One of the biggest misconceptions about us is that you need to have pre-existing connections to get value from the network. Remarkably, you don’t. Silicon Valley is a community of outsiders that have come together. If you build something good, people will help you. It’s standard practice to ask people you’ve just met for help – and as long as you aren’t annoying about it, they usually don’t mind.

I run Y Combinator, an investment firm that gives a small amount of money and a lot of advice to a large number of start-ups. We do this in batches twice a year. Our network works because it has very strong connections. Founders are generally closer to their earliest investors and less close to their later investors. They are closest of all to the peers they were around when struggling to get their start. Therefore, YC founders are typically willing to do anything they can to help another YC founder. Sometimes this is being a customer or investing, sometimes it’s referring a candidate, sometimes it’s advice and investor connections. Often it’s just moral support.

I often ask founders what surprised them most about going through YC, and a common answer is the degree to which YC is a “meta-company”. Yes, the approximately 700 YC companies are all totally independent legal entities – but the connection is so strong that alumni companies get significant benefits from each other. Most YC founders tell us they get more help from other YC founders than all other friends of the company, advisors and investors put together. Most will try a product from another YC company before deciding to use one outside the network.

This seems like the future to me – large groups of independent companies, loosely tied together.

One question I get asked a lot is how to replicate the success of Silicon Valley elsewhere. Most people realise that the world of start-ups benefits tremendously from network effects, and think it sounds impossible to replicate the necessary density anywhere else. But my experience suggests it’s probably doable with a few thousand people and a reasonable amount of capital.

I think you need two other things: an area where many ambitious people care most about start-ups and technology, and a focus on long-term compensation. In most cities, there’s one field that dominates the conversation – finance in New York, politics in DC, movies in LA and start-ups in San Francisco. If start-ups are second fiddle, it will be challenging to replicate the environment of Silicon Valley.

The focus in Silicon Valley on long-term compensation is also important. Nearly everyone wants to get rich but they’re willing to wait to do so. Conspicuous consumption isn’t that cool; not too many people drive Ferraris or talk about their vacation homes. Unlike other cities where people are mostly focused on cash compensation for this year, in Silicon Valley more people talk about equity than salaries (assuming, of course, that they can afford the wildly-out-of-control housing costs, which is probably the biggest weakness here right now). A focus on making a lot of money in the long term at the expense of short-term opportunities is essential to building companies that have a huge impact – they take a long time.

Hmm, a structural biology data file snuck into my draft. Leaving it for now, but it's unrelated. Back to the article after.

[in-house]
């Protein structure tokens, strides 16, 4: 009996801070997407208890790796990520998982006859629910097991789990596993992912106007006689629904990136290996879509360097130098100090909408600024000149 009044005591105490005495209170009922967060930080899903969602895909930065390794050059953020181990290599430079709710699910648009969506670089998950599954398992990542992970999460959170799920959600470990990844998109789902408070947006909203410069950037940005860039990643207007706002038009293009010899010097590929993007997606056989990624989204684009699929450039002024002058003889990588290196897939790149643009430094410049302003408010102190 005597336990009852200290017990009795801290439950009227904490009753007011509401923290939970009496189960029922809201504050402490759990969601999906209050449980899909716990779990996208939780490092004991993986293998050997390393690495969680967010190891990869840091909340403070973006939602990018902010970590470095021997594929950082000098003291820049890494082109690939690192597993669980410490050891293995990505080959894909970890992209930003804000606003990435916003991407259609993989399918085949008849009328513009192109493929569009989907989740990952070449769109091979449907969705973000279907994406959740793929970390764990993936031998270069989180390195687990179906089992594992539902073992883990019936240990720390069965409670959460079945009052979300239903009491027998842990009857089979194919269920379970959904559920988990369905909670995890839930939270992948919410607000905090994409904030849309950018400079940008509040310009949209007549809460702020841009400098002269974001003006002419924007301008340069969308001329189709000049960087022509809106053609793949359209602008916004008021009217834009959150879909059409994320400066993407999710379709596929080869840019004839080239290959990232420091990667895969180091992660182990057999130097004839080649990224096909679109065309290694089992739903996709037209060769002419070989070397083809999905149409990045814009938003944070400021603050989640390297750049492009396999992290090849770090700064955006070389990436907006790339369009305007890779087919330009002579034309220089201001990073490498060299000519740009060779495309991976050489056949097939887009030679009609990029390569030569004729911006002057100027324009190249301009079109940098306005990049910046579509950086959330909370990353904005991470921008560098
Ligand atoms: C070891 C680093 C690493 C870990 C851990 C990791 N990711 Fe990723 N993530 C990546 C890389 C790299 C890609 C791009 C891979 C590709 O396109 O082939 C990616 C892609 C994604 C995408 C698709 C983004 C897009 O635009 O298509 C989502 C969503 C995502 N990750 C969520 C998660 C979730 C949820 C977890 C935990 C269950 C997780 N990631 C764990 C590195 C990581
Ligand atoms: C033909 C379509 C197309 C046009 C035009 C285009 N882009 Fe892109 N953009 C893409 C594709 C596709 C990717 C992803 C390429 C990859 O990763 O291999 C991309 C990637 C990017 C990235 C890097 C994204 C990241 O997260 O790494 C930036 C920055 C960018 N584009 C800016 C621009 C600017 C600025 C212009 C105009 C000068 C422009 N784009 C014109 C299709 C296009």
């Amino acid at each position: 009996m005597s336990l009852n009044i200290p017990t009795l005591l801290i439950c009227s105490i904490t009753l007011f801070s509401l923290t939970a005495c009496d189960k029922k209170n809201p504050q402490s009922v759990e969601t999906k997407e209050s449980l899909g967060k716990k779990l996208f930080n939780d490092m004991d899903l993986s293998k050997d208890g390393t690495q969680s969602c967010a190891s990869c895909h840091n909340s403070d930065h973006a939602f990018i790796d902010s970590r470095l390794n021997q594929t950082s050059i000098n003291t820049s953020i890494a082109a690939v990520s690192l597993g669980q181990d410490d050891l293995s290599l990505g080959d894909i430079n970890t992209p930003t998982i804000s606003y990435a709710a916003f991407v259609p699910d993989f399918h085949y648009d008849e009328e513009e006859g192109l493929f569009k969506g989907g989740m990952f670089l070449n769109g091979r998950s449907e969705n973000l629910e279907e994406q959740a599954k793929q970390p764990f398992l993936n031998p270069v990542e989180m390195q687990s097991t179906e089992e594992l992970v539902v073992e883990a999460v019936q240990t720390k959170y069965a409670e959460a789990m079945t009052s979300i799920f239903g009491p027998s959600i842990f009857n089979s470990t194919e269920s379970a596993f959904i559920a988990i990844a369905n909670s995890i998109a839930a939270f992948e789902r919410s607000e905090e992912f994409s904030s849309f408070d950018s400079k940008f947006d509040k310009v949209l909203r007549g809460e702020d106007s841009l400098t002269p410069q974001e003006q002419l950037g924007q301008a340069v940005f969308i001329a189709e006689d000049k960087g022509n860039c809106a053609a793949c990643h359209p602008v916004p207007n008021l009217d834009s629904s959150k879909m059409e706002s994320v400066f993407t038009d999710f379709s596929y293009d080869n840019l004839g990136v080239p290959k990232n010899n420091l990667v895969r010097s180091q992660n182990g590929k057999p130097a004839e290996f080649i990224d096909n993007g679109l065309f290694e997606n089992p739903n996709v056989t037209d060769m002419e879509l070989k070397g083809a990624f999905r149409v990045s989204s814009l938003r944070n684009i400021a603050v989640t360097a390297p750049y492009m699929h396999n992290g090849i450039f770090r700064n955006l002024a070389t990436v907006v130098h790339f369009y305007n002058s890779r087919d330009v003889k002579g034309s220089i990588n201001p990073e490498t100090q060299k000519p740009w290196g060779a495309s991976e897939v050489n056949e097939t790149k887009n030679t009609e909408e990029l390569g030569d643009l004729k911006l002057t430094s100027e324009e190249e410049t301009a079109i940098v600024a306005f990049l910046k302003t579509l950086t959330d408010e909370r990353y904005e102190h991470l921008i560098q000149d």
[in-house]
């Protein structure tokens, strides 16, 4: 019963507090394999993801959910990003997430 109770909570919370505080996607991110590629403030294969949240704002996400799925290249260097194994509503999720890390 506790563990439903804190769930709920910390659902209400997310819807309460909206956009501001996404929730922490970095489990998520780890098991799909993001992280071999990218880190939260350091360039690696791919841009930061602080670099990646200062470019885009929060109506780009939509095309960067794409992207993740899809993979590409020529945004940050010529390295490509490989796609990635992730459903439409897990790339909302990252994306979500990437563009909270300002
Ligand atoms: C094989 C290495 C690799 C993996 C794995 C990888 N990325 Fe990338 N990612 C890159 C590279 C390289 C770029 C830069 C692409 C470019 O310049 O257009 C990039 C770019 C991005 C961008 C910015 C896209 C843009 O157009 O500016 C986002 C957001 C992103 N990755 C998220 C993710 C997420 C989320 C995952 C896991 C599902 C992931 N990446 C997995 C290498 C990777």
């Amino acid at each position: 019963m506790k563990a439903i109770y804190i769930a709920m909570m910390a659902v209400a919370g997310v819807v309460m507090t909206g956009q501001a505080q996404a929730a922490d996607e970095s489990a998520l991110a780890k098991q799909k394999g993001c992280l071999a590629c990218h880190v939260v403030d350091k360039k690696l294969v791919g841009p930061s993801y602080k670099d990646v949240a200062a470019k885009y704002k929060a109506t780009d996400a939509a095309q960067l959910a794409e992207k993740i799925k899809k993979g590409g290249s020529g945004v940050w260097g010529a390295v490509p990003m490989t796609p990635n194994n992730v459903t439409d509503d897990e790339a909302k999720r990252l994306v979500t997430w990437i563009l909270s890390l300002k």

I’m very excited to share that I’m investing in reddit (personally, not via Y Combinator).

I have been a daily reddit user for 9 years—longer than pretty much any other service I still use besides Facebook, Google, and Amazon—and reddit's founders (Steve Huffman and Alexis Ohanian) were in the first YC batch with me.  I was probably in the first dozen people to use the site, and I shudder to imagine the number of hours I have spent there

reddit is an example of something that started out looking like a silly toy for wasting time and has become something very interesting.  It’s been an important community for me over the years—I can find like-minded people that I can’t always find in the real world.  For many people, it’s as important as their real-world communities (and reddit is very powerful when it comes to coordinating real-world action).  There are lots of challenges to address, of course, but I think the reddit team has the opportunity to build something amazing.

In several years, I think reddit could have close to a billion users.

Two other things I’d like to mention.

First, it’s always bothered me that users create so much of the value of sites like reddit but don’t own any of it.  So, the Series B Investors are giving 10% of our shares in this round to the people in the reddit community, and I hope we increase community ownership over time.  We have some creative thoughts about the mechanics of this, but it’ll take us awhile to sort through all the issues.  If it works as we hope, it’s going to be really cool and hopefully a new way to think about community ownership.